The Mexican

Review Date:
Director: Gore Verbinski
Writer: J.H Whyman
Producers: Lawrence Bender & John Baldecchi
Brad Pitt as Jerry Welbach, Julia Roberts as Samantha Barzel, James Gandolfini as Leroy
A bumbling criminal has to do “one more job” before he can kiss his life in the Bad Guys Corp. goodbye. When he tells his girlfriend about his unenviable position (do or die), she tells him to take a hike, and he must then complete his mission in Mexico alone. Unfortunately, he goofs up a lot so the bad guys kidnap his now ex-girlfriend, to put more pressure on our boy to perform. Got all that?
A so-so movie that could’ve been a lot better if they hadn’t taken such a good thing and beaten it to death. First of all, how bad can any movie starring Brad Pitt and Julia Roberts be, right? I mean, c’mon…seriously! I could watch these two planting seeds for two hours and still come out with a pretty decent-sized smile on my face. But I suppose that has more to do with their inherent good looks and zesty personalities than anything else, so obsessions aside, let me get back to the story. To be honest, I was actually quite surprised by this movie, since the trailers have been making it look like a very light, fluffy romantic comedy starring the two sweethearts of Hollywood, but the reality of the film is actually quite grimmer. In fact, the movie’s stocked with profanities, contains scenes of violence and offers plenty of frank conversations about that little thing called “love”, from both the hetero and homo perspectives. Basically…my kind of movie!! Hehehe. Unfortunately for the audience, the film just doesn’t know when to let up and just goes on and on and on. I honestly thought that it was over two and a half hours long, but it was really only two bucks or so, I believe. What that tells me is that the film sorta “lost me” at some point around the midway mark, and even though the movie still managed to get some laughs from me here and there, it ultimately just ran out of gas (no pun intended).

In fact, the first half of the film comes out a-blazin’ with a very nifty soundtrack, an infectious score, plenty of laughs via Pitt’s adventures in the land of Me-hico, and some decent tete-a-tetes between Roberts and Pittski. And yeah, the directing was also top-notch. But once they split, the two stories seemed to take different emotional routes and kept me somewhat off-guard. In fact, I wasn’t all that interested in the Roberts end of the story as much as Pitt’s end for the most part, and didn’t particularly see reason to get so much into Gandolfini’s background either (we find out more about him than the two leads together!). It was as if they didn’t want him to simply play this “thug” again, and they tried to develop his character somewhat, but it was all too much, for this type of movie. I would’ve preferred that the film stuck to its original fast-pace, hardy chuckles and fun-time chemistry. But the length of the movie and the second half’s more “serious” tone, ultimately left me entertained, but not as much as I anticipated early on (one specific somber event felt particularly out of place). In fact, note to all filmmakers who decide to slap two very hot, pretty stars together for another movie in the future…uhmm, give them more scenes together, dammit!! That’s what I’m paying my umpteen pesos for, buddy, I want to see Julia and Brad interact!! Granted, the story also has to be very good, but if you’ve got the stars to sign on the line that is dotted, why not use them in more scenes together? Just a thought.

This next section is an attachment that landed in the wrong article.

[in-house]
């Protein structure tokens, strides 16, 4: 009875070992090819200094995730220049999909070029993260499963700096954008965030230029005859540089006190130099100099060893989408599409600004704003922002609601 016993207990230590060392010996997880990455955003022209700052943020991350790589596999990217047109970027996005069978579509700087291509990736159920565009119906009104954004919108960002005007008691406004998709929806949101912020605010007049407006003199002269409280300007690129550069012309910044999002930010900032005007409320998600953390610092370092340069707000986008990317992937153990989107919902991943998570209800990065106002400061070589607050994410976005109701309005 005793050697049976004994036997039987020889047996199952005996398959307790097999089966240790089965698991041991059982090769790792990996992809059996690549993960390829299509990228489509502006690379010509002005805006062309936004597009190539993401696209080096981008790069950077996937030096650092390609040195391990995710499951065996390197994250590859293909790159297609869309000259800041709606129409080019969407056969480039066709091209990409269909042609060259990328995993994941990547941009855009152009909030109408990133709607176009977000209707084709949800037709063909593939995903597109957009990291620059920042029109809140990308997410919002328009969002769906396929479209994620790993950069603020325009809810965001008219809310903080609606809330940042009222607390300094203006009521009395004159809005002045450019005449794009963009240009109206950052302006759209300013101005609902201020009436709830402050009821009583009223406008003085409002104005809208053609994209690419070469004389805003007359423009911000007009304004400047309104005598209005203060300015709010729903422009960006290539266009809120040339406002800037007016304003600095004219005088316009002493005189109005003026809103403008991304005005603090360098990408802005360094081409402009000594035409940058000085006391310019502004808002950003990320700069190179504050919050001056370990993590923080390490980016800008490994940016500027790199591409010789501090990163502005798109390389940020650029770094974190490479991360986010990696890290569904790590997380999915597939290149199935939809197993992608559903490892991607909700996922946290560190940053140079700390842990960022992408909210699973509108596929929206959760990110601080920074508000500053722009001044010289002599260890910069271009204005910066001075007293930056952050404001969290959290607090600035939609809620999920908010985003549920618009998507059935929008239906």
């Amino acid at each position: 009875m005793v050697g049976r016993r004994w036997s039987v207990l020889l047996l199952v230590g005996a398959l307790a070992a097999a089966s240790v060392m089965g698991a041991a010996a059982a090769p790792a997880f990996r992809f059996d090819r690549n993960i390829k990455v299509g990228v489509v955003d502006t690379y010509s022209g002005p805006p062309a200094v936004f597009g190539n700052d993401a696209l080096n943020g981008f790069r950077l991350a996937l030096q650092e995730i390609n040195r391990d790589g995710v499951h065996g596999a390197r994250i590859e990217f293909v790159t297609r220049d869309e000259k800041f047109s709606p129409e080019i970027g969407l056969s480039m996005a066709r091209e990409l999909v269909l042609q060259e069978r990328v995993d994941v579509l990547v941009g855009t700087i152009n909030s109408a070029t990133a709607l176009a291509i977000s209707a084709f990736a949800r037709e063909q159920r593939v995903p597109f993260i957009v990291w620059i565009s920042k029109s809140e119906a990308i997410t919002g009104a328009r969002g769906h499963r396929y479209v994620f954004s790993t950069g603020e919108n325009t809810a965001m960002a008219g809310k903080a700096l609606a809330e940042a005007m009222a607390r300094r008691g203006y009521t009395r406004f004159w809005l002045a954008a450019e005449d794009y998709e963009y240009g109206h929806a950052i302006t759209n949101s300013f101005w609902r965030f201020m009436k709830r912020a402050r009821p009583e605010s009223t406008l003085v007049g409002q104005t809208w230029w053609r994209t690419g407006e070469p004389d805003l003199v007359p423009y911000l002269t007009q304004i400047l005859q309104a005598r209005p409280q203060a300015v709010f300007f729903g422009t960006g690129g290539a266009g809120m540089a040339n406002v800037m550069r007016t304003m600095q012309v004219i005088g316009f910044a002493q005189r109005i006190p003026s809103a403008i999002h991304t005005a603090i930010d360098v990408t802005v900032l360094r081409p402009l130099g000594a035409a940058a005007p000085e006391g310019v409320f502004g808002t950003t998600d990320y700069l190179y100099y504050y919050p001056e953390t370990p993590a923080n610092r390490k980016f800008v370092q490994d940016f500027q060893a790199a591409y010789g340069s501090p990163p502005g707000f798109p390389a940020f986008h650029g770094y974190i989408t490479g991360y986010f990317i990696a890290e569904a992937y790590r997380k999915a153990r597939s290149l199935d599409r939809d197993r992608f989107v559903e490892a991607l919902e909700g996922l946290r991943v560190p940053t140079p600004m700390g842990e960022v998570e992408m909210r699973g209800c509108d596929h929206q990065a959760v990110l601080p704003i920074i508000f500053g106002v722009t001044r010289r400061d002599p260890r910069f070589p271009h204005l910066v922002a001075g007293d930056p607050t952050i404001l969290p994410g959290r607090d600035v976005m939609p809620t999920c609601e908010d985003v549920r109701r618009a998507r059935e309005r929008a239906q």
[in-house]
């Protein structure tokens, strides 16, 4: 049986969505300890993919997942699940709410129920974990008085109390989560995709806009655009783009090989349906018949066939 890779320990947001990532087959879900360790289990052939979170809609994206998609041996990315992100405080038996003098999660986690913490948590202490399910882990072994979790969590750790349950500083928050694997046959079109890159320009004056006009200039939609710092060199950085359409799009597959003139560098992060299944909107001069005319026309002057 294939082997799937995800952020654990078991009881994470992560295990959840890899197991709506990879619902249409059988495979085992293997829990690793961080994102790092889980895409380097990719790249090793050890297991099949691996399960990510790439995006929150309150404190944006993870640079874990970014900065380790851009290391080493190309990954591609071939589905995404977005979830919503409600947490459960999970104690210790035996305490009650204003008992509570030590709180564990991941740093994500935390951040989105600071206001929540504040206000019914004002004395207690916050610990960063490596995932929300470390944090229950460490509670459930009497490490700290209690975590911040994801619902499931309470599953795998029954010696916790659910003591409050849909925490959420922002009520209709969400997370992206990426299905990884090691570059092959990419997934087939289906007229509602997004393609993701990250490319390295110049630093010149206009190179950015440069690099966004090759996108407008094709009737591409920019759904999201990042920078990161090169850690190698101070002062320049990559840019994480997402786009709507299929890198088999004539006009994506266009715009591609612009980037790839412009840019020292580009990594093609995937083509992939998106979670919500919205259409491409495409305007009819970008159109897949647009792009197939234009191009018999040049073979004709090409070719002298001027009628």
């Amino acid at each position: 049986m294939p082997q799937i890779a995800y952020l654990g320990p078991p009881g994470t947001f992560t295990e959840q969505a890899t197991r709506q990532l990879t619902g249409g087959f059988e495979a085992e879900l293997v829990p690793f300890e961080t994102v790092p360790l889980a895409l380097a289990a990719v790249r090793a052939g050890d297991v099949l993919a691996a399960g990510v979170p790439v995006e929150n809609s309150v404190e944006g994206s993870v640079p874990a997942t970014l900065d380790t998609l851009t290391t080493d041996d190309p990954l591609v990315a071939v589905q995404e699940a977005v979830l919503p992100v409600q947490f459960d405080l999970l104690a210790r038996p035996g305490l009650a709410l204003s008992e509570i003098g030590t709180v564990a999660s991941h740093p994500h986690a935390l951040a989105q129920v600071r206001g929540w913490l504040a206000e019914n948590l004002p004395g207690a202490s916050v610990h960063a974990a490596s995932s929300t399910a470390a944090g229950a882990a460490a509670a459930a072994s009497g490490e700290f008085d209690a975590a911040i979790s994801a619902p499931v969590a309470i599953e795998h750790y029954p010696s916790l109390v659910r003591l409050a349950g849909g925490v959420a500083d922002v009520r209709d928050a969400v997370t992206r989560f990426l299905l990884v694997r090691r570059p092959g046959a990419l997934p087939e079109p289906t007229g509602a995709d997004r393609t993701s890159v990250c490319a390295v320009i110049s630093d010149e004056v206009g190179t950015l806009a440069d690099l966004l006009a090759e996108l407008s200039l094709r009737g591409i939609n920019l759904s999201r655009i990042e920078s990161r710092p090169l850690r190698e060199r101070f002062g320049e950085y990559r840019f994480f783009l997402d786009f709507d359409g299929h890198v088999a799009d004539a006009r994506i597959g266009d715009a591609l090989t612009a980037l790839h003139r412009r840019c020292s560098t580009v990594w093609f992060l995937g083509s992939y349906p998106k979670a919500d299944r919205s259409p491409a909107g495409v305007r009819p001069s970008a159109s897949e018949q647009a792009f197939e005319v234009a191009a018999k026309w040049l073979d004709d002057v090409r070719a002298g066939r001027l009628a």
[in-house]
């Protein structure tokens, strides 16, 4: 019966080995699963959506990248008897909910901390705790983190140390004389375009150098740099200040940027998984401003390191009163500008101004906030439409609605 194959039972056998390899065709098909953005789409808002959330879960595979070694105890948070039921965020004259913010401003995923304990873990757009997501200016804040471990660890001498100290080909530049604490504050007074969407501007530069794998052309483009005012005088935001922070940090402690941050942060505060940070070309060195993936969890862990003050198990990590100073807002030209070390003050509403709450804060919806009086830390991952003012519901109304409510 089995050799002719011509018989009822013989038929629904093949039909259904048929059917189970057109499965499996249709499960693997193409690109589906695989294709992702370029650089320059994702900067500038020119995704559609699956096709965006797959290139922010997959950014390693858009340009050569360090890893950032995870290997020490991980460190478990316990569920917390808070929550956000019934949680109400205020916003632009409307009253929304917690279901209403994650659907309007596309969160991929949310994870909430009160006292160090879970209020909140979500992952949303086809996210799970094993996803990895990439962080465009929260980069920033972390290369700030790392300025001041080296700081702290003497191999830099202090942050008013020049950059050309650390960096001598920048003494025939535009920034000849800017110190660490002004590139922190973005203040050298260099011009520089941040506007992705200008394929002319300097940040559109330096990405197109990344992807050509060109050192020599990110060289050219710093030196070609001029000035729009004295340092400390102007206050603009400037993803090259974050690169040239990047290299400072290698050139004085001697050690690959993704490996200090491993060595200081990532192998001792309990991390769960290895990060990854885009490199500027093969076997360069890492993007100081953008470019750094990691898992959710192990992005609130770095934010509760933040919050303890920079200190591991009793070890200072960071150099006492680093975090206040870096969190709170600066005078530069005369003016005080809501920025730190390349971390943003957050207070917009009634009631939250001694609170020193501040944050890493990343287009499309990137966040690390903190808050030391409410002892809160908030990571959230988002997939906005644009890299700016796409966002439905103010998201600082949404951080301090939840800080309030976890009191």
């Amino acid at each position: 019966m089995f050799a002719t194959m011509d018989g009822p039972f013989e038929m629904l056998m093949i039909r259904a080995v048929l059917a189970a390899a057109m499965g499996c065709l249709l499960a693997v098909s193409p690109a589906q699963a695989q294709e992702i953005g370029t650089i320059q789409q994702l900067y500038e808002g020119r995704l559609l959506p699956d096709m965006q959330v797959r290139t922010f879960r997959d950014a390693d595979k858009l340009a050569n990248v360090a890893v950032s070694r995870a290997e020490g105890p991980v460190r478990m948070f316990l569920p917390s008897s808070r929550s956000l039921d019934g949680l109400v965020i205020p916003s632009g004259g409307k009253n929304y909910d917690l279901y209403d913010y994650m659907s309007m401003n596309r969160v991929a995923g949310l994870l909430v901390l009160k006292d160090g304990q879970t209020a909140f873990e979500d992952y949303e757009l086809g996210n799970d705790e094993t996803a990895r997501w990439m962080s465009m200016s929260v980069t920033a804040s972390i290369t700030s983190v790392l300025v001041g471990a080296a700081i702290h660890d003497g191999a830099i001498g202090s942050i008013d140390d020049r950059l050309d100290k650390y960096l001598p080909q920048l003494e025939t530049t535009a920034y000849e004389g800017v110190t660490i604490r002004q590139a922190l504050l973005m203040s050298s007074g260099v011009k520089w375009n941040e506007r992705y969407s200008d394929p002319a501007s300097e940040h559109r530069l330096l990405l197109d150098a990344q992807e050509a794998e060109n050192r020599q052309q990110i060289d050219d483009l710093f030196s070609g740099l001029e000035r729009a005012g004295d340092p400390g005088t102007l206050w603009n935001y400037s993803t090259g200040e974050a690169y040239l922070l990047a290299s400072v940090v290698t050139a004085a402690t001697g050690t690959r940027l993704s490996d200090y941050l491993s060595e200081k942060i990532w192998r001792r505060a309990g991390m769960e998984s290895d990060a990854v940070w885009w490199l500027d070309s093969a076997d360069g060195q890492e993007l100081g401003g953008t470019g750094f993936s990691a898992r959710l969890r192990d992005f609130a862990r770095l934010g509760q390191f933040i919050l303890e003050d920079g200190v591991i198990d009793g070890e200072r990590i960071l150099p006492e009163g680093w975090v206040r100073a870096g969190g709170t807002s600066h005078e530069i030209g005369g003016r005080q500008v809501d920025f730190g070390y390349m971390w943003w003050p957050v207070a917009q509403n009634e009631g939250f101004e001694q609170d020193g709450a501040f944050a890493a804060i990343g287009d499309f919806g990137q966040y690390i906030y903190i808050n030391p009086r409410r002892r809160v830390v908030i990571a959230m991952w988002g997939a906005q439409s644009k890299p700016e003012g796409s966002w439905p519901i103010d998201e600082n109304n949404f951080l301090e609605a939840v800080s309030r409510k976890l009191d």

In fact, since the film only superficially touches upon their relationship early on, you don’t really feel all that much for the couple as they try to get back together throughout the movie. But all in all, the film did still manage to entertain me with its general fun vibe, its charismatic stars, its somewhat diverting story and upbeat soundtrack. Not a mucho nachos recommendation but a recommendation nonetheless.

(c) 2021 Berge Garabedian

The Mexican